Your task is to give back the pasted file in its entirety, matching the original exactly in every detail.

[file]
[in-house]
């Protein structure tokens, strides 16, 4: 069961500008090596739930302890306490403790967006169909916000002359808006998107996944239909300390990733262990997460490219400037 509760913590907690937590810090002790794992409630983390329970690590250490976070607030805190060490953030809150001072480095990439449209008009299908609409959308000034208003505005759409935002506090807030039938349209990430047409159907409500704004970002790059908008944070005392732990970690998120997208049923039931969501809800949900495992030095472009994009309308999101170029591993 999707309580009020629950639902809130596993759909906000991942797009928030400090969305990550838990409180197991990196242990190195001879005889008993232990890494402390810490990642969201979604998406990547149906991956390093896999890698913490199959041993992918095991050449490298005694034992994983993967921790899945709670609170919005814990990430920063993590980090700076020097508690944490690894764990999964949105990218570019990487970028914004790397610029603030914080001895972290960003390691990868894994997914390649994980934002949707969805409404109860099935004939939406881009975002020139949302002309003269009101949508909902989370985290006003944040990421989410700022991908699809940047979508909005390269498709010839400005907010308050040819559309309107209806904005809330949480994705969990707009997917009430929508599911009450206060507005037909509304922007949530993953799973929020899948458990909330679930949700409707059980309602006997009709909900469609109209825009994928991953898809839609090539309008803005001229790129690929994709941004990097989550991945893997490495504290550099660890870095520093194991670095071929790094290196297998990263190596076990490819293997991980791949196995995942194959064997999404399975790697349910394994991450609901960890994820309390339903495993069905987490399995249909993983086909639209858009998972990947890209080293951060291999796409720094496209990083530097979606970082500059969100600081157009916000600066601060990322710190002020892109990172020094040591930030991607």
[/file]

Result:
[in-house]
């Protein structure tokens, strides 16, 4: 069961500008090596739930302890306490403790967006169909916000002359808006998107996944239909300390990733262990997460490219400037 509760913590907690937590810090002790794992409630983390329970690590250490976070607030805190060490953030809150001072480095990439449209008009299908609409959308000034208003505005759409935002506090807030039938349209990430047409159907409500704004970002790059908008944070005392732990970690998120997208049923039931969501809800949900495992030095472009994009309308999101170029591993 999707309580009020629950639902809130596993759909906000991942797009928030400090969305990550838990409180197991990196242990190195001879005889008993232990890494402390810490990642969201979604998406990547149906991956390093896999890698913490199959041993992918095991050449490298005694034992994983993967921790899945709670609170919005814990990430920063993590980090700076020097508690944490690894764990999964949105990218570019990487970028914004790397610029603030914080001895972290960003390691990868894994997914390649994980934002949707969805409404109860099935004939939406881009975002020139949302002309003269009101949508909902989370985290006003944040990421989410700022991908699809940047979508909005390269498709010839400005907010308050040819559309309107209806904005809330949480994705969990707009997917009430929508599911009450206060507005037909509304922007949530993953799973929020899948458990909330679930949700409707059980309602006997009709909900469609109209825009994928991953898809839609090539309008803005001229790129690929994709941004990097989550991945893997490495504290550099660890870095520093194991670095071929790094290196297998990263190596076990490819293997991980791949196995995942194959064997999404399975790697349910394994991450609901960890994820309390339903495993069905987490399995249909993983086909639209858009998972990947890209080293951060291999796409720094496209990083530097979606970082500059969100600081157009916000600066601060990322710190002020892109990172020094040591930030991607």